Eye For Film >> Movies >> Jumanji: Welcome To The Jungle (2017) Film Review
Jumanji: Welcome To The Jungle
Reviewed by: Angus Wolfe Murray
Jumanji is a board game, or used to be in 1995 when Robin Williams played it. There are rules and forfeits. If you make a mistake, or throw the wrong dice, you end up inside the game which is like an alternative King Kong island kind of place. In other words, Jumanji is magic.
Welcome To The Jungle is different. You meet a bunch of teenagers, four to be exact, who are hanging out at high school and getting into trouble - not those 15-cert horror gigs, thank God - and ending up in the detention room.
Spencer is a nerdy swot. Fridge is a dumb football star. Bethany is a social media Barbie and Martha is the closest you are going to get to a blue stocking.
In the detention room they find Jumanji and suddenly are being sucked into the game which looks like a South American jungle full of African wildlife. There is a storyline they have to follow. A bad dude with a biker gang is searching for a diamond the size of a croquet ball that was stolen from the eye of a giant sculptured beast.
Jamie Lee Curtis started all this in Freaky Friday by turning into her teenage daughter. When these Jumanji outlanders arrive in the jungle they are not themselves. Spencer has turned into a tall, bald guy (Dwayne Johnson) with Arnie's body, circa 1982. Fridge (Kevin Hart) has not changed colour, but instead of 6'3" he is now 5'4" and a loudmouth. Bethany (Jack Black) is more upset that she's lost her phone than turning into a fat middle aged man with a beard. Martha (Karen Gillan) is so used to being ignored that she can't quite get the hang of her Jumanji persona which is a combination of Jet Li and Wonder Woman.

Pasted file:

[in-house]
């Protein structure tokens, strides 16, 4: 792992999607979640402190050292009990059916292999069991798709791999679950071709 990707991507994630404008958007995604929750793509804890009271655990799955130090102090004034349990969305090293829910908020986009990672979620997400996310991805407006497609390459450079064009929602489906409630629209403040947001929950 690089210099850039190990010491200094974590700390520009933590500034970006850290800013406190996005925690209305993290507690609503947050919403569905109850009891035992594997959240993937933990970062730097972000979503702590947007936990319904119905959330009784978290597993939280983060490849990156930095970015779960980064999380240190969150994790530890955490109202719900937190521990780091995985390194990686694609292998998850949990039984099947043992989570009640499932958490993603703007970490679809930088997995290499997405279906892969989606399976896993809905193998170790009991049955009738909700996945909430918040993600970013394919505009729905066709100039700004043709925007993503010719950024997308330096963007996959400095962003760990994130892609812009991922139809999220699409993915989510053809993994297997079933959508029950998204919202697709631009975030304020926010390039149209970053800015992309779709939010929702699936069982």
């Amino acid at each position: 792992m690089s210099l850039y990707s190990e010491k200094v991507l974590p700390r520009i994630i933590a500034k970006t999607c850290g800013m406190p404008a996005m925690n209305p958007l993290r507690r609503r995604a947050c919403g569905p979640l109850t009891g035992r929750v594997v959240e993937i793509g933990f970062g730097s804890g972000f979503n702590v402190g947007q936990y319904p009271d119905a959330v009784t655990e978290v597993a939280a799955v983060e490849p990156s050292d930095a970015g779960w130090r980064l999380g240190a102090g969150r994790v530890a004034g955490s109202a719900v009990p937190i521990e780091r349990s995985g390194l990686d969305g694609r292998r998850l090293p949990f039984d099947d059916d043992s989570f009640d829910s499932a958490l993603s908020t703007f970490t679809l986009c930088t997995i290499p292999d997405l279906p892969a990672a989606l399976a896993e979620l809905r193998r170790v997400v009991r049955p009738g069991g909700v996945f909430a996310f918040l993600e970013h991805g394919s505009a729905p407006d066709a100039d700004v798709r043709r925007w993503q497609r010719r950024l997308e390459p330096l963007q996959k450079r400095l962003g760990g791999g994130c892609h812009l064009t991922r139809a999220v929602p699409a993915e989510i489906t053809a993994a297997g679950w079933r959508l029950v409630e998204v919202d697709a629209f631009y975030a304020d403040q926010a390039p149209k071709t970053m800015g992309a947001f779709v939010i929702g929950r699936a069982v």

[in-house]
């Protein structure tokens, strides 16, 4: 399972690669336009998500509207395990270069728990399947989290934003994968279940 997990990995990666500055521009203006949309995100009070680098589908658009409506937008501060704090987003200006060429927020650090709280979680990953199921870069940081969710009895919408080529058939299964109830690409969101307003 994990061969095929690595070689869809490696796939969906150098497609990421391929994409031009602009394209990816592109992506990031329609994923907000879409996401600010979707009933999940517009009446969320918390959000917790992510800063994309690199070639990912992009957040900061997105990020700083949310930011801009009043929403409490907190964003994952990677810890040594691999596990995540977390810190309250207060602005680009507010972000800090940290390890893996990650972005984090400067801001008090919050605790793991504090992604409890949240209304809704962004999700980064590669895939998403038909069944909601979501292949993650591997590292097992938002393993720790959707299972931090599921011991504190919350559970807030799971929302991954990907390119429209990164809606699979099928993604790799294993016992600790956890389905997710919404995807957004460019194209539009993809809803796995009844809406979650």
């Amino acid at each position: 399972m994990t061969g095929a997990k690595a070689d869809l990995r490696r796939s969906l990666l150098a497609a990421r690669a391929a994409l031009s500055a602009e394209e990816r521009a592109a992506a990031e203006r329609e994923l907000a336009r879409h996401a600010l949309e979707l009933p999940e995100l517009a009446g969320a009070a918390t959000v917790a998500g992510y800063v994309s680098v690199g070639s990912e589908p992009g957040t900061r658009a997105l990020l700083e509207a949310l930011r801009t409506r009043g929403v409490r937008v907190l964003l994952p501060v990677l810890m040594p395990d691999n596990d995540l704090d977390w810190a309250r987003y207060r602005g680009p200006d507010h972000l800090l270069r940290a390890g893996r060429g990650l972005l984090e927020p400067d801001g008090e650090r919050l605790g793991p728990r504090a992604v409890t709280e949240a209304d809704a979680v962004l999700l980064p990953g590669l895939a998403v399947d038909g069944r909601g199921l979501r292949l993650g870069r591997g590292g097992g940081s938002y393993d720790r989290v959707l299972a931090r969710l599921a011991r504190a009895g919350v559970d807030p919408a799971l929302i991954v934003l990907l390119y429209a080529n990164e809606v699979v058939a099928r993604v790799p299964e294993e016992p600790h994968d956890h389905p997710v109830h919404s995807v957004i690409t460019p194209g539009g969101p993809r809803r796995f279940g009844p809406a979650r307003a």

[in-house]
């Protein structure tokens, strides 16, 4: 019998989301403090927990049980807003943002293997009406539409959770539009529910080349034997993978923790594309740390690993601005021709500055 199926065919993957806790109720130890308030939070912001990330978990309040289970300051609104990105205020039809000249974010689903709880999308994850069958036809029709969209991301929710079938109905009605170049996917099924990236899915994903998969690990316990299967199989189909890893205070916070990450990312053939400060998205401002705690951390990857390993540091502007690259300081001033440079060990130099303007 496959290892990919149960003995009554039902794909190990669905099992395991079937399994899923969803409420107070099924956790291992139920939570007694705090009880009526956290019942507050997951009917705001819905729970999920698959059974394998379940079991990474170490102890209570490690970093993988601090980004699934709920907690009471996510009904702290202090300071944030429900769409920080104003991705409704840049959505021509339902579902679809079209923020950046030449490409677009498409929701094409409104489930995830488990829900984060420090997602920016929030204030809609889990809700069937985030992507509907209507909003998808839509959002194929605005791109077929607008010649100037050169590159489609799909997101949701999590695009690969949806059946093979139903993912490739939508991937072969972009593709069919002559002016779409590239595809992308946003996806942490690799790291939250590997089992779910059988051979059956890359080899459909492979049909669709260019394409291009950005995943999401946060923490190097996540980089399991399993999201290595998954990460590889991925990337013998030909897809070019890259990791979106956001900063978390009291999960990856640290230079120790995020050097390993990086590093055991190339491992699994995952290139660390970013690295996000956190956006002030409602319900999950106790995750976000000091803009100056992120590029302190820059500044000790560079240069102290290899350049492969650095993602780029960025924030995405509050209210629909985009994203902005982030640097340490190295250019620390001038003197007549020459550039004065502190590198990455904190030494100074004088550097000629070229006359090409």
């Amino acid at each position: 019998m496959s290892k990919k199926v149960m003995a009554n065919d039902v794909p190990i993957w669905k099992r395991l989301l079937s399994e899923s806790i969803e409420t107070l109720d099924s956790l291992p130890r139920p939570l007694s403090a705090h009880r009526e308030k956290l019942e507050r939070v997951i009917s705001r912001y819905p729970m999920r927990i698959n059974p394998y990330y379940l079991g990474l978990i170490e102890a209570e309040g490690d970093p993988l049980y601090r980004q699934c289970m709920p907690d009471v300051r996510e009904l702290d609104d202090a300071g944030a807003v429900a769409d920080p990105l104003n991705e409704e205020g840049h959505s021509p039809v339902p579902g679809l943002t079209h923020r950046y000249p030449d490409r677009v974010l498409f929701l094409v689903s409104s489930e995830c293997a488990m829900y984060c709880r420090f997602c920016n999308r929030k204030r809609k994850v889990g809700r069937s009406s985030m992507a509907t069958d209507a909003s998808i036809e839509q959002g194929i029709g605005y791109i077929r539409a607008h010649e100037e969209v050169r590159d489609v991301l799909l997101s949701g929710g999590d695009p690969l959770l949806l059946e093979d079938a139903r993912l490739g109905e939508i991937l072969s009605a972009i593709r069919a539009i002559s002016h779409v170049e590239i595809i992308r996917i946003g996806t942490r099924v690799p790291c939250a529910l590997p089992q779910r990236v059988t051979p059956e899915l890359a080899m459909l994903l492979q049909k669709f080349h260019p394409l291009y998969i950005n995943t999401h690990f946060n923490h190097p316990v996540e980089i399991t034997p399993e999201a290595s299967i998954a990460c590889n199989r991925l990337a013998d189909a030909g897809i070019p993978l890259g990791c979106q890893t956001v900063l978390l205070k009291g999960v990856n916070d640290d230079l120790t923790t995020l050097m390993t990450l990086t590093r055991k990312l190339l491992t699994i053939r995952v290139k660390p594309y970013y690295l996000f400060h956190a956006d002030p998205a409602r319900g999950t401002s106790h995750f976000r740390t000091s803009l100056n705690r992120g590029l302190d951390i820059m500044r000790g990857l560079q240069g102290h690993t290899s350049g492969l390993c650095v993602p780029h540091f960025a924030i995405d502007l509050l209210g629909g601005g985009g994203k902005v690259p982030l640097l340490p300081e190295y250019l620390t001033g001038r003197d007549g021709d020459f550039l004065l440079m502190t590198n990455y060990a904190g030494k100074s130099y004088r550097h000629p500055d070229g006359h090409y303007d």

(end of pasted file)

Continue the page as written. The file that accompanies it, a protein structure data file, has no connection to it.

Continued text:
The film is not supposed to be scary in the way that Jurassic Park was. It is entertaining, adventurous and funny, certainly not a mental whiteout as expected. The enjoyment comes from Johnson's comic timing and Black's attempt at portraying a girl under the skin. Hart likes to impersonate early Eddie Murphy in all his movies. It doesn't work so well here because Fridge is an intellectual disaster and Hart is smart'n'sharp. As for Gillan, the never to be forgotten assistant to Matt Smith's Dr Who, she stuns with her athletic prowess. Once the self effacing Martha wakes up to the fact that she's a tall red haired kick boxette, capable of wiping out the opposition with Ang Lee style wire work, she steals the day.
The ending is a bit lame but who cares when the body of the work has a smiley face.Reviewed on: 21 Dec 2017